Following tradition, sometime around noon Tuesday, Ronald Dion DeSantis will place his left hand on the Bible and raise his right hand and repeat the 63-word oath of office as Florida’s 46th governor.
The oath-taking will be followed by a booming, smoky 19-gun salute by Florida National Guard members. Then a four-plane formation will streak across the sky above the inauguration ceremony, affirming the orderly passage of power from the old governor to the new chief executive of the nation’s third-largest state.
But it turns out, the public oath-taking is only ceremonial. The real passage of power will occur at a much quieter time. When midnight Monday turns into Tuesday, DeSantis, a 40-year-old Republican, will be fully vested as Florida’s new governor.
If a crisis arises in the early morning hours of Tuesday, requiring action by Florida’s governor, it will be up to DeSantis to deal with the issue.
Gov. Rick Scott’s two-term tenure will end officially at midnight Monday before he moves to the U.S. Senate later in the week.
The reason for the middle-of-night transfer of power is that DeSantis filed his official oath of office well before Inauguration Day. It was received by the Secretary of State’s Office at 2:10 p.m. on Dec. 13 and will take effect after midnight Monday, state records show.
Lt. Gov.-elect Jeanette Nuñez also filed her official oath on Dec. 13, meaning she will become Florida’s new lieutenant governor and the state’s highest-ranking Hispanic woman as Monday turns into Tuesday.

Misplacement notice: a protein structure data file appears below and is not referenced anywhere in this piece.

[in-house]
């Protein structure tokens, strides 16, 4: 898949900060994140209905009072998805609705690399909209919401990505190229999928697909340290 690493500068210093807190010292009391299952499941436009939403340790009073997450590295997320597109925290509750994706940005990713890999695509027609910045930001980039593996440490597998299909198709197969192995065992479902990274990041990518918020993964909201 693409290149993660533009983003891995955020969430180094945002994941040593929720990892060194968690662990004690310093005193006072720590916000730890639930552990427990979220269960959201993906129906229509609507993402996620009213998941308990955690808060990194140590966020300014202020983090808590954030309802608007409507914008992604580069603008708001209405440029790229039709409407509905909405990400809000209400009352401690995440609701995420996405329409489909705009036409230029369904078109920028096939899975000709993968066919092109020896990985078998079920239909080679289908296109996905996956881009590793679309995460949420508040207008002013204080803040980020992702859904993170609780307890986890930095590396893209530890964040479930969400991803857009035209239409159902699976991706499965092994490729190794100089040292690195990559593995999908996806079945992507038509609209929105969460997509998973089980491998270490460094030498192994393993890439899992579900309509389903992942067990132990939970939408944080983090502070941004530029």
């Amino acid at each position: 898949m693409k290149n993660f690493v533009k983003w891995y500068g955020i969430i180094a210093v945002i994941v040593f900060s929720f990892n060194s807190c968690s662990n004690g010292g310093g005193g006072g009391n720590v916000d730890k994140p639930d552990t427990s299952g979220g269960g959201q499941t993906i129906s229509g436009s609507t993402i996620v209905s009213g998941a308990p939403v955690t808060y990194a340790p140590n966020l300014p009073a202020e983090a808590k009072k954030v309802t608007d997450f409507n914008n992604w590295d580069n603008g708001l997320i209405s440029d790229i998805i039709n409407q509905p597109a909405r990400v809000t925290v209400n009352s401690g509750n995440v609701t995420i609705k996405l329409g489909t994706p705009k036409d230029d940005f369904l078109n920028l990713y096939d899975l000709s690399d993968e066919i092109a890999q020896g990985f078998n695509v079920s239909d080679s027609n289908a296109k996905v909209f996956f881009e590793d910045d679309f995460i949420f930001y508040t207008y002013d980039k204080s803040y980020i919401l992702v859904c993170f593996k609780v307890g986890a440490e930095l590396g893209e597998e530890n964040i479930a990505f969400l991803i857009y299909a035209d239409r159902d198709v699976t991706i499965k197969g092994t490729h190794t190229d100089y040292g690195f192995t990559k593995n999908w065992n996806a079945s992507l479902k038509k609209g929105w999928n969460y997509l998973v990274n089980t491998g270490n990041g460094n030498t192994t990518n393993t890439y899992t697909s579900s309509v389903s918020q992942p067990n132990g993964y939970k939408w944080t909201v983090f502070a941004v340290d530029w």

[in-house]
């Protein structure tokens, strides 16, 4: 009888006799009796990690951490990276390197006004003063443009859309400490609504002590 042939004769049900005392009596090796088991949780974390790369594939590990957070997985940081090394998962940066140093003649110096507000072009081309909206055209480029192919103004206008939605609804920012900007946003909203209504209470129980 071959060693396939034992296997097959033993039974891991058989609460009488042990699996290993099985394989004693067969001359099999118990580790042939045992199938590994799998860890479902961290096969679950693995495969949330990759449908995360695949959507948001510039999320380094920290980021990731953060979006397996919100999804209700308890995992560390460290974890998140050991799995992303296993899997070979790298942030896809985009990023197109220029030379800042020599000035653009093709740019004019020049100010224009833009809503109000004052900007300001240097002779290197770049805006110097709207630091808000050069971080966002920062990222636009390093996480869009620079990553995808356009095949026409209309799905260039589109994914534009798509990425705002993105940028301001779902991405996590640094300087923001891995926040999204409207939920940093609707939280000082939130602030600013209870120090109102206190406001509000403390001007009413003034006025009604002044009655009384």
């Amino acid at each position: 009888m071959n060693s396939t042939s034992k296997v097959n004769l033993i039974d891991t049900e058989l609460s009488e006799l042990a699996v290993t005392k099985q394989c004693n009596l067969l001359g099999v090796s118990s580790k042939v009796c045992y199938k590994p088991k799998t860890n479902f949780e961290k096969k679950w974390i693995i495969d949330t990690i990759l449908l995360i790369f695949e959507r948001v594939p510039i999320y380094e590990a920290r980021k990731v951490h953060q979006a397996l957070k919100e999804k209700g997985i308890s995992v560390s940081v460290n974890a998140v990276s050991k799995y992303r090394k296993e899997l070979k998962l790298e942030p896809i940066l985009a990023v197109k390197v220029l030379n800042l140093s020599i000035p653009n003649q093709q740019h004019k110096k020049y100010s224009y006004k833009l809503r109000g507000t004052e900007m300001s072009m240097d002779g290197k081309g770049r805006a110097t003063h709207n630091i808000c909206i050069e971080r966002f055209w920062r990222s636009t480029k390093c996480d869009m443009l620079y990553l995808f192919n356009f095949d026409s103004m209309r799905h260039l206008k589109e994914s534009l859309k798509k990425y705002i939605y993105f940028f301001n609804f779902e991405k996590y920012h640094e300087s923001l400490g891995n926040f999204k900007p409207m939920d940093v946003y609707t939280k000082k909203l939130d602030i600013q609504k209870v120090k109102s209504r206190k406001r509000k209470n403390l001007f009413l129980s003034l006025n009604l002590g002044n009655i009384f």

Agriculture Commissioner-elect Nikki Fried filed her oath of office on Dec. 27, according to state records. She will officially succeed Agriculture Commissioner Adam Putnam after midnight Monday, becoming Florida’s only Democrat holding a statewide office.
The practice of pre-filing the oaths of office has become commonplace among new governors and state Cabinet members.
It was an issue highlighted in the recent litigation over the appointment of three new members of the Florida Supreme Court who will replace three justices facing mandatory retirement on Tuesday.
“At least the last three governors took their initial oath of office and filed it with the secretary of state in either November or December, ensuring that they would assume authority -- thus ending their predecessor’s de jure authority under (the state Constitution’s) article II, section 5(b) -- at the earliest possible moment,” according to a petition from the Florida League of Women Voters and Common Cause, which had sought to limit Scott’s role in appointing successors to the departing justices.
The Supreme Court ruled that DeSantis, as the new governor, has the “sole authority” to appoint the new justices, contingent on him pre-filing his oath of office and assuming the governorship after midnight Monday.
The ruling was based on a 1955 court decision after outgoing Gov. Charley Johns appointed Thomas Tappy as a Volusia County judge. Tappy was appointed by Johns to a judgeship that became vacant on Gov. LeRoy Collins’ Inauguration Day.
After his inauguration, Collins tried to appoint another judge to the county court. But the Supreme Court ruled in favor of Tappy and Johns, noting Collins did not take the oath of office until noon on Inauguration Day, meaning Johns retained his authority as governor until that time.
“Until this oath was taken Gov. Collins was not ‘duly qualified’ as governor, for the reason that without the oath he had no power or authority to discharge the official duties of the office of governor,” the court said.